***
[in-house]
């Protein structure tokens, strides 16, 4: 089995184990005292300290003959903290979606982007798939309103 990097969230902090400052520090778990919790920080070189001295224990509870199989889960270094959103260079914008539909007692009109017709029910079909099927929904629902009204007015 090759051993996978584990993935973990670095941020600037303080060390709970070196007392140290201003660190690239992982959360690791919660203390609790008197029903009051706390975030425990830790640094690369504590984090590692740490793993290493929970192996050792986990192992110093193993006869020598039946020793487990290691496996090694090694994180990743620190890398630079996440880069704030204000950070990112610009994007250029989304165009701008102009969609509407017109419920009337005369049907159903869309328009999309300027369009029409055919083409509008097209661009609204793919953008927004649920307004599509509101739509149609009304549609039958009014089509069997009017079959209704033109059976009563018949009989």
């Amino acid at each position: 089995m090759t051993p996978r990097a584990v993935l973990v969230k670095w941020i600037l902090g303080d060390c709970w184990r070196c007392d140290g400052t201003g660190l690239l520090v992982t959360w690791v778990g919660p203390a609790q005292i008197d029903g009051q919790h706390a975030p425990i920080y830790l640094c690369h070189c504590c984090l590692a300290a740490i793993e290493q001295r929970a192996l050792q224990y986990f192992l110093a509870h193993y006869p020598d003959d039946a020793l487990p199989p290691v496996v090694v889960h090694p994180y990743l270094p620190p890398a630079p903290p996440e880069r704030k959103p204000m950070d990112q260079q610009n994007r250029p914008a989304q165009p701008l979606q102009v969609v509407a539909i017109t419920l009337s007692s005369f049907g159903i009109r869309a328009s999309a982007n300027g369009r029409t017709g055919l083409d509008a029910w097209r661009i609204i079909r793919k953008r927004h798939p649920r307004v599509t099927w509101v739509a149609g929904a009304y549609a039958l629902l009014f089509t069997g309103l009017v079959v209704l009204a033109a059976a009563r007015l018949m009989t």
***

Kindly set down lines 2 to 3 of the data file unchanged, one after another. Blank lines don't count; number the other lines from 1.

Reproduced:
């Protein structure tokens, strides 16, 4: 089995184990005292300290003959903290979606982007798939309103 990097969230902090400052520090778990919790920080070189001295224990509870199989889960270094959103260079914008539909007692009109017709029910079909099927929904629902009204007015 090759051993996978584990993935973990670095941020600037303080060390709970070196007392140290201003660190690239992982959360690791919660203390609790008197029903009051706390975030425990830790640094690369504590984090590692740490793993290493929970192996050792986990192992110093193993006869020598039946020793487990290691496996090694090694994180990743620190890398630079996440880069704030204000950070990112610009994007250029989304165009701008102009969609509407017109419920009337005369049907159903869309328009999309300027369009029409055919083409509008097209661009609204793919953008927004649920307004599509509101739509149609009304549609039958009014089509069997009017079959209704033109059976009563018949009989």
């Amino acid at each position: 089995m090759t051993p996978r990097a584990v993935l973990v969230k670095w941020i600037l902090g303080d060390c709970w184990r070196c007392d140290g400052t201003g660190l690239l520090v992982t959360w690791v778990g919660p203390a609790q005292i008197d029903g009051q919790h706390a975030p425990i920080y830790l640094c690369h070189c504590c984090l590692a300290a740490i793993e290493q001295r929970a192996l050792q224990y986990f192992l110093a509870h193993y006869p020598d003959d039946a020793l487990p199989p290691v496996v090694v889960h090694p994180y990743l270094p620190p890398a630079p903290p996440e880069r704030k959103p204000m950070d990112q260079q610009n994007r250029p914008a989304q165009p701008l979606q102009v969609v509407a539909i017109t419920l009337s007692s005369f049907g159903i009109r869309a328009s999309a982007n300027g369009r029409t017709g055919l083409d509008a029910w097209r661009i609204i079909r793919k953008r927004h798939p649920r307004v599509t099927w509101v739509a149609g929904a009304y549609a039958l629902l009014f089509t069997g309103l009017v079959v209704l009204a033109a059976a009563r007015l018949m009989t």